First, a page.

It’s been a crazy fun time these past 10 days, and because of that my blogging has suffered greatly. To make up for lost time I’m going to research four young gents in this post. This information will wrap up all the boys of the 1941 class of Adams High School in Adams, New York. They are, in order of appearance: David Woodall, Francis Murray, Edwin Nicholas, and Charles Brown.
David Woodall was born in New York in 1923. Adams was his home from at least 1925 to 1940 but the household shifted. In 1925 David lived with parents Ira Woodall and Mary Abbey, siblings and an aunt; down the street from Ira’s parents. In 1930 the family had moved in with grandfather John Woodall. It was a large household. John (the grandfather) was head. His daughter Alma and her son lived with him as well as son Ira and his 6, including David. No in-laws listed (Alma’s husband or Ira’s wife). Ira was the only household member listed as having a job; he was an electrician. Hard times in 1930!
By 1940 the household had shrunk. Aunt Alma Nutting was now the head. She ran boarding house. Four Woodall children lived with her, 2 nieces and another nephew and Alma’s son. The oldest niece, Barbara Woodall at 18, worked as a maid in a private house. The oldest nephew, William at 21, was a chauffeur for a publishing company. David was in his 3rd year of high school. I don’t know if David ever married or had children. I hope to find some trees bearing his name to pass the photo onto.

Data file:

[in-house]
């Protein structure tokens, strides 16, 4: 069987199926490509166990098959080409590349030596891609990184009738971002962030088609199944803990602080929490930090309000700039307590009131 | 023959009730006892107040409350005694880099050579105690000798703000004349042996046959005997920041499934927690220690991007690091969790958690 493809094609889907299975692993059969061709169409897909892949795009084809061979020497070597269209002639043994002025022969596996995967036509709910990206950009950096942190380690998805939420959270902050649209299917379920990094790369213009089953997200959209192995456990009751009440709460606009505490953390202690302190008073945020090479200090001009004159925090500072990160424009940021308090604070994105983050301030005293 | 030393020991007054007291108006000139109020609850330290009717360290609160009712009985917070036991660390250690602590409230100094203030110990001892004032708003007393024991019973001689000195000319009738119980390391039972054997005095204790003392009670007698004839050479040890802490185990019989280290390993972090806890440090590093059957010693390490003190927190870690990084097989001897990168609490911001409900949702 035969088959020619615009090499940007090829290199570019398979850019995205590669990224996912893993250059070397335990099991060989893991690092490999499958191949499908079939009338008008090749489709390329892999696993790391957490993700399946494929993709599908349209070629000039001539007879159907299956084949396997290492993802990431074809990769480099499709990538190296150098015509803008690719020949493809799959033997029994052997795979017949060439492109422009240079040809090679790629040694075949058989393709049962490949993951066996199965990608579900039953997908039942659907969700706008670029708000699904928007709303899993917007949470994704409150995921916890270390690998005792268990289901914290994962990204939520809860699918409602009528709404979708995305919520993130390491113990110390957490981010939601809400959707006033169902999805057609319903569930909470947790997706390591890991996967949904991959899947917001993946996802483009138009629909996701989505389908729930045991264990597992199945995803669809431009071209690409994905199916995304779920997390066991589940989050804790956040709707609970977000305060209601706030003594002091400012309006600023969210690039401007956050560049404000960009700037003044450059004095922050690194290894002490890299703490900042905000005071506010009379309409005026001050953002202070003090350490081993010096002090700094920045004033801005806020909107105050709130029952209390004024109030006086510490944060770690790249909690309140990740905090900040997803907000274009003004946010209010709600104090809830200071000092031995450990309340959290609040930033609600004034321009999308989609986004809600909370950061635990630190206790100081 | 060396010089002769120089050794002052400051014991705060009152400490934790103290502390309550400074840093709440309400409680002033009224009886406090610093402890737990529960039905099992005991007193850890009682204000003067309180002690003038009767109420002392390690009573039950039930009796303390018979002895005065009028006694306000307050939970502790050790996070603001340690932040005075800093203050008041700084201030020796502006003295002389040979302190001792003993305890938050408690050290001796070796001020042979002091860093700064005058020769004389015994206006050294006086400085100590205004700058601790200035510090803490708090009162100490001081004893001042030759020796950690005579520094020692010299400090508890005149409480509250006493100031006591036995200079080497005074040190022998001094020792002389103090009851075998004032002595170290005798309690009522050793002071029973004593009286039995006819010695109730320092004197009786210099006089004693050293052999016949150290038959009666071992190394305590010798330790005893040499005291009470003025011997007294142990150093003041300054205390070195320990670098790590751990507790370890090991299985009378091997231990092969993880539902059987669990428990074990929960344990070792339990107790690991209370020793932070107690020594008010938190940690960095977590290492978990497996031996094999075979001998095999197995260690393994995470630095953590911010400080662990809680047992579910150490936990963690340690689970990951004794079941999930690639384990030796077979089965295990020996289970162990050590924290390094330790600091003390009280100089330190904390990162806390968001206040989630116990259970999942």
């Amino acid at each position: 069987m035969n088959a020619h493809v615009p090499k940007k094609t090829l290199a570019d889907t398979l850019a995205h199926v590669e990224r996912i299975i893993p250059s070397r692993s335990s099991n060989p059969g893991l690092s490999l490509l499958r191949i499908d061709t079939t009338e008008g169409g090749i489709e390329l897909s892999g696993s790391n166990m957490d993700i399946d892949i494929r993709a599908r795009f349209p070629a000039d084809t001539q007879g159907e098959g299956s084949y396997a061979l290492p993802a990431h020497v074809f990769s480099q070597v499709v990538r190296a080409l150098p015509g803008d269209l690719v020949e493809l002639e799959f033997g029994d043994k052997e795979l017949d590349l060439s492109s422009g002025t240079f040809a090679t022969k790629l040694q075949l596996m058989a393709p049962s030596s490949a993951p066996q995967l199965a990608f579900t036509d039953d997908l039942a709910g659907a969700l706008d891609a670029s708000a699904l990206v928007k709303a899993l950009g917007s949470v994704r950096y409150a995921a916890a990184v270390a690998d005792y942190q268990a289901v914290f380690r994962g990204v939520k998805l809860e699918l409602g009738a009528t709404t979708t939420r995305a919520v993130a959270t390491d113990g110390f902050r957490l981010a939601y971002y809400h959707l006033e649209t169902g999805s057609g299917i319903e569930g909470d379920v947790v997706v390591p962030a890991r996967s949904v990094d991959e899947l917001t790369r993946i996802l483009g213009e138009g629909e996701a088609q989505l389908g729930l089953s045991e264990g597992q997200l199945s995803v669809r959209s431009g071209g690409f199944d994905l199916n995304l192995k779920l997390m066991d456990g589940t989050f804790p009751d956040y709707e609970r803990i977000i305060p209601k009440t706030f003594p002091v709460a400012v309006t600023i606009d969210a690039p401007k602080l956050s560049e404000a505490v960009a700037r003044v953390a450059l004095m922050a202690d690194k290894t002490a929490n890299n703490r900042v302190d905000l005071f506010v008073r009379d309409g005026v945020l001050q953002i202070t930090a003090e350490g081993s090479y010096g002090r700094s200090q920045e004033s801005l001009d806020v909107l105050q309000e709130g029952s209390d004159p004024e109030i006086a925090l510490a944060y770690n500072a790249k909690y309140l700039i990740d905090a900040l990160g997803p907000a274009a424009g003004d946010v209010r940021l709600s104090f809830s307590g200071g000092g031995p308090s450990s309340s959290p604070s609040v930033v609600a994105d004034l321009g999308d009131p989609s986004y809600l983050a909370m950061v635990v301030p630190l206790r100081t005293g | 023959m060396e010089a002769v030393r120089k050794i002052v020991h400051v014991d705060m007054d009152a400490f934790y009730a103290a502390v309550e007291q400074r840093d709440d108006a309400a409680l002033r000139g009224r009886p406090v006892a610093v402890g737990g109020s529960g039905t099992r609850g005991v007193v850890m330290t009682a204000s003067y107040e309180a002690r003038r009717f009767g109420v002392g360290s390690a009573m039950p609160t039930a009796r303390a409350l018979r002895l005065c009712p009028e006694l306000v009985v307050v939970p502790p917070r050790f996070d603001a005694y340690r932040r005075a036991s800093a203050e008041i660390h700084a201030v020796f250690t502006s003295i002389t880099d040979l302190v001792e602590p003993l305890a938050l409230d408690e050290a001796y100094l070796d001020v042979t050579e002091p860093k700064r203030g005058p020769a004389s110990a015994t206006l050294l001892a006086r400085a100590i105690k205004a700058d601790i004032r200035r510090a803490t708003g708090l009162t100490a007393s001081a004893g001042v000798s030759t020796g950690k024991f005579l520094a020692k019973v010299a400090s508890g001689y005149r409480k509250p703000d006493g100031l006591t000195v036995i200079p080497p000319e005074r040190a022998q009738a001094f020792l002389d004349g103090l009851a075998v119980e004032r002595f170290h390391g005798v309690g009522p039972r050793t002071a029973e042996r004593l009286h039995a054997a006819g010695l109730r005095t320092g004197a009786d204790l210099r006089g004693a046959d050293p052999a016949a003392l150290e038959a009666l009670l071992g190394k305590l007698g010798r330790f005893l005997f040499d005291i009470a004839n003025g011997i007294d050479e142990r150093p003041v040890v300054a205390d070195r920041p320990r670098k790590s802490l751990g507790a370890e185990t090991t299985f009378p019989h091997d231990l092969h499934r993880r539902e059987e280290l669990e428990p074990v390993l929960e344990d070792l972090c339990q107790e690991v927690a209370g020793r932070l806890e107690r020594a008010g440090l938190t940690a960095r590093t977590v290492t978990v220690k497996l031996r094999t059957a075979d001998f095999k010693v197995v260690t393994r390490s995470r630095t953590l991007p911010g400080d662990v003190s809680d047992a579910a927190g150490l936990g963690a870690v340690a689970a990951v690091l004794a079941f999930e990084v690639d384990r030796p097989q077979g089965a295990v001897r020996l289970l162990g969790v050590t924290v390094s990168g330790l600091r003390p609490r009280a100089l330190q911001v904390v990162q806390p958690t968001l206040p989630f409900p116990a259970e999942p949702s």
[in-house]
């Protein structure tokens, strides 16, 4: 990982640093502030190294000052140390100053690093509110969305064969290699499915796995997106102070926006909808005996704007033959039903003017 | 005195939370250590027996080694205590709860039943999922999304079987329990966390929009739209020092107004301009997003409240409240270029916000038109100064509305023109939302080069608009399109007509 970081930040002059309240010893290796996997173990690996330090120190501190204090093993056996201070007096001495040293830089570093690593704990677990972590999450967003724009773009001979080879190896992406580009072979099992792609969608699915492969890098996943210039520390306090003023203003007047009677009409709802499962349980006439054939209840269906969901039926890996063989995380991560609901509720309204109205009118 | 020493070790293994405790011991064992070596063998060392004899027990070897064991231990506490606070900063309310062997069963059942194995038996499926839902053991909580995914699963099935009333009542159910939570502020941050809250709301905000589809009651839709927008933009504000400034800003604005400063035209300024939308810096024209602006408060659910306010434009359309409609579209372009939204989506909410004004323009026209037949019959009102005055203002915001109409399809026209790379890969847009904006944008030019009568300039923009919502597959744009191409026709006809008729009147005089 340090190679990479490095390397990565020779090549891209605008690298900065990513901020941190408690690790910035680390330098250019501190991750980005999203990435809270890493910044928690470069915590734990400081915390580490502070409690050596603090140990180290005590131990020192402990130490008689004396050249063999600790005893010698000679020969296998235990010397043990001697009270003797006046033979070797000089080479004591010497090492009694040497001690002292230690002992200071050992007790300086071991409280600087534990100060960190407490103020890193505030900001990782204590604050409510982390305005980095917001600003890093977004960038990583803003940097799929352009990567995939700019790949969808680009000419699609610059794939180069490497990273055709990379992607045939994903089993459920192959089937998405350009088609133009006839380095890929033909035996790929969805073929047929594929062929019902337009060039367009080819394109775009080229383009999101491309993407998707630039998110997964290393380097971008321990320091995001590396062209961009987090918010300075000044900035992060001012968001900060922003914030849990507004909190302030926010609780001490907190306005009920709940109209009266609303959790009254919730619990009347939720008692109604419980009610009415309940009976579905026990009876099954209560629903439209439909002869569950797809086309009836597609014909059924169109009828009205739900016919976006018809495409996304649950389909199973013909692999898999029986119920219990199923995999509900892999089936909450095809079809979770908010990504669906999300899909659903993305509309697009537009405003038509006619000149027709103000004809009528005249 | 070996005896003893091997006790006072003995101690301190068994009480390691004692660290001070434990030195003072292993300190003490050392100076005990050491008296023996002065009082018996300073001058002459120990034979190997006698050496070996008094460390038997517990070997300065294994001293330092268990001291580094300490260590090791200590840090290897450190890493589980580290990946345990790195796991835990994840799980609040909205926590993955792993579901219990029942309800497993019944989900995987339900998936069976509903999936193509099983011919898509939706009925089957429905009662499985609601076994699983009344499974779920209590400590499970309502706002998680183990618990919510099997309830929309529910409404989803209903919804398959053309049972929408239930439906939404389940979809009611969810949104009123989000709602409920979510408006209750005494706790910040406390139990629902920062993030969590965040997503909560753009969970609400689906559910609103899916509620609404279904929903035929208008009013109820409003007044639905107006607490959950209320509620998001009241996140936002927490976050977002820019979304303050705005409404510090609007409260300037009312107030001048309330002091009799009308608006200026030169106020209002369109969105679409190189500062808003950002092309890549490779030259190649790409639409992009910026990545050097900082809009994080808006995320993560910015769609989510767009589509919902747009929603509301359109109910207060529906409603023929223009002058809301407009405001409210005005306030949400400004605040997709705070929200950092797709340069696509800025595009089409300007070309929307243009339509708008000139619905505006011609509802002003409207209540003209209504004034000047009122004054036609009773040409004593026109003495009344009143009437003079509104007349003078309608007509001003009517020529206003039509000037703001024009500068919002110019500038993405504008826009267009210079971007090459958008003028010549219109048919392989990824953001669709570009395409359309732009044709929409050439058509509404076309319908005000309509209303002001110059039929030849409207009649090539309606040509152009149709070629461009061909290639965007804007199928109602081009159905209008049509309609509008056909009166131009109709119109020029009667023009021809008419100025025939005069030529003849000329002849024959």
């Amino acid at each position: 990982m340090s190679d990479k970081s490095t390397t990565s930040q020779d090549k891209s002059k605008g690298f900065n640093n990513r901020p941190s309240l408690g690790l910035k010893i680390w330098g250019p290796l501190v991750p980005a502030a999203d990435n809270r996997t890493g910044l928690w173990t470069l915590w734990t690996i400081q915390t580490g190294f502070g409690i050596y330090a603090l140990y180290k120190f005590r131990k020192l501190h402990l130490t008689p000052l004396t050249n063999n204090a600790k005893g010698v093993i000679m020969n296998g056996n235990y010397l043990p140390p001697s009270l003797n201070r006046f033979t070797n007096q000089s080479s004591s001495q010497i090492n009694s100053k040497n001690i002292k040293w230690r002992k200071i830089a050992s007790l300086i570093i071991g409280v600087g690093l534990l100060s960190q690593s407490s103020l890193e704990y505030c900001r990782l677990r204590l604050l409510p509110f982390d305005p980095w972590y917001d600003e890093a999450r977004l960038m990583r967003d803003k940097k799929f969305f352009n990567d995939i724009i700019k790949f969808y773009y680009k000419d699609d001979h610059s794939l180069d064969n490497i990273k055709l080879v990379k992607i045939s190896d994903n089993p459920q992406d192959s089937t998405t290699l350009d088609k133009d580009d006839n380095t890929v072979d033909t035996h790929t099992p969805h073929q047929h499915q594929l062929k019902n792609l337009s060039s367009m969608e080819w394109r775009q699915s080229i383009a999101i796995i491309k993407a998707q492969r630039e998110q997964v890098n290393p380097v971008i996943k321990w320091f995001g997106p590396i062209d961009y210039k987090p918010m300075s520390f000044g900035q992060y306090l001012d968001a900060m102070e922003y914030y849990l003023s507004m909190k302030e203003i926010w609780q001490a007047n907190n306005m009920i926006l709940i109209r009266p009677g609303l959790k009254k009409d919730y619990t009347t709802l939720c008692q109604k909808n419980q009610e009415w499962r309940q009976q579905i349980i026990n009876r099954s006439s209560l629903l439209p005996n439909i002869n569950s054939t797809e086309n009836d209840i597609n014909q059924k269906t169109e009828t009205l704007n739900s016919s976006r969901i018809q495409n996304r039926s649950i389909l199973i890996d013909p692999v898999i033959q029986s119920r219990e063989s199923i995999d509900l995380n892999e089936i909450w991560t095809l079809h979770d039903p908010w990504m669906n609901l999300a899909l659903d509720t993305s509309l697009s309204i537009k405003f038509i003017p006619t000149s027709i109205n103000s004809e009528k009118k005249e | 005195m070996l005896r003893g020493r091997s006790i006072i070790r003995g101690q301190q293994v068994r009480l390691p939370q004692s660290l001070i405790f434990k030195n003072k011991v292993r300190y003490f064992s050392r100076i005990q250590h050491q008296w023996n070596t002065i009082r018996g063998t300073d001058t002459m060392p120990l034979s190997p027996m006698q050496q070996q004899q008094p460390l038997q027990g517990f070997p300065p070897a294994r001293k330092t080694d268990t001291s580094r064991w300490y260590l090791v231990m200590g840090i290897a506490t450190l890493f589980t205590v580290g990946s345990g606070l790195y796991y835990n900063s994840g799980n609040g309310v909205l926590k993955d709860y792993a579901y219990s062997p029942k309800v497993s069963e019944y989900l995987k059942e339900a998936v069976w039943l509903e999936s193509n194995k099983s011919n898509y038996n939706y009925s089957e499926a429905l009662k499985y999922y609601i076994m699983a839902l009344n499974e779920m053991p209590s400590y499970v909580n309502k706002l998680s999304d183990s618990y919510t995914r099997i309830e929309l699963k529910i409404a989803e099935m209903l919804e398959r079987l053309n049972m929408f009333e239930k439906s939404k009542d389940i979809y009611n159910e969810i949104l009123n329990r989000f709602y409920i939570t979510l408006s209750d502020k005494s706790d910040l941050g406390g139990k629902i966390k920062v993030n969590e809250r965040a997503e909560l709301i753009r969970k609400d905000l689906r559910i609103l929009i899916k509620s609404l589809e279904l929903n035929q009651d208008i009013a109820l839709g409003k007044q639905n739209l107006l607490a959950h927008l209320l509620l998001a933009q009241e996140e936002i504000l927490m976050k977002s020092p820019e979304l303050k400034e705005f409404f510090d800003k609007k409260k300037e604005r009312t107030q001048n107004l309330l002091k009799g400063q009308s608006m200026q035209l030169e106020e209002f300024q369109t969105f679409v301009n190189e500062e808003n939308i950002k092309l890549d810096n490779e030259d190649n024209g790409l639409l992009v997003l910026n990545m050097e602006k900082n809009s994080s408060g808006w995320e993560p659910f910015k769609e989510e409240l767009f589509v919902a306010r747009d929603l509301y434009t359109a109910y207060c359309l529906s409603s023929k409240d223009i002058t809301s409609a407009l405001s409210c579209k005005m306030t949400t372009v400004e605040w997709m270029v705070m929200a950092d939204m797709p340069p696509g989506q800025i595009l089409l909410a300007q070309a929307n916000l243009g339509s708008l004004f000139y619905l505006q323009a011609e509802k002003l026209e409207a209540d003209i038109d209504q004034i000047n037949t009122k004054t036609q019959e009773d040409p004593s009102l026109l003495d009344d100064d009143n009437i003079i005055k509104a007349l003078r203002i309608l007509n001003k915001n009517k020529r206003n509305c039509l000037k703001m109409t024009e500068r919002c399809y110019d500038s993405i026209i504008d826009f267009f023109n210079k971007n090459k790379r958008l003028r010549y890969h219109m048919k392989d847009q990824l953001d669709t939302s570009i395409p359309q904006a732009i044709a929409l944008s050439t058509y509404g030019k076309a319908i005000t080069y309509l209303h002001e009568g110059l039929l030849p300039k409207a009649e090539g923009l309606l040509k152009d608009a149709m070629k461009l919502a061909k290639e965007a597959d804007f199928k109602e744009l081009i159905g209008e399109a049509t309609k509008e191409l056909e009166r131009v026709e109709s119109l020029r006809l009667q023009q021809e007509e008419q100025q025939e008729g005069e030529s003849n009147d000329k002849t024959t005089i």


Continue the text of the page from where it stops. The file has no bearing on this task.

Francis Murray – unfortunately there are far too many Francis Murray’s in the area to successfully identify this young man. Hopefully someone will recognize the photo (even though it’s a little on the fuzzy side).
Edwin Nichols was born in New York in 1924 to Raymond & Hattie Nichols. In 1925, one year old Edwin lived with his parents and several boarders in Wilna, Jefferson Co., New York. His father was a farm laborer and his mother a house laborer. In 1930 and 1940 the family lived in other towns near Adams. Lorraine in 1930, with the addition of a sister. His father was still farming. By 1940 the family had really expanded with the addition of 4 children. They lived in Worth, New York at the time. He married Alice Hobbs in 1945.
Edwin died on March 11, 2002 and is buried in Lorraine where he likely spent all his adult life. At the time of his death, he had 4 children, 12 grandchildren and 4 great-grandchildren. What a rich life! According to his obituary,
Mr. Nichols bought his family’s farm in 1955 and operated it until 1987, when he retired from farming. Earlier in his working career, he had been a mechanic for 10 years at C.N. Snyder & Sons, Adams, and for two years for R.H. Ennis, Burrville. He had done custom spraying for farmers in the area and was town of Worth highway superintendent for 32 years, retiring in January.
Charles Brown has a very common name, and while I’m not 100% certain on the ID, I’m fairly confident this is our man. He was the son of Walter and Bertha Brown, born in New York in 1924. The family lived in Lyme, Jefferson county, New York from 1925-1940 at least. In 1925, father Walter was a farmer originally from Canada. They had 11 children, Charles was the youngest. The oldest, son Claude, was 23! The family looked much the same in 1930, but several children had left home. And in 1940, Charles is one of 3 children still at home, which was still Lyme. Bertha was head of household, so likely that Walter had died by this point.
Charles Thurston Brown, I believe his full name was, died in 1988 in Hawaii. His parents, and many siblings are buried in Three Mile Bay Cemetery in Jefferson County. It’s possible that Charles joined the war effort and ended up in the Pacific, but I haven’t been able to confirm that.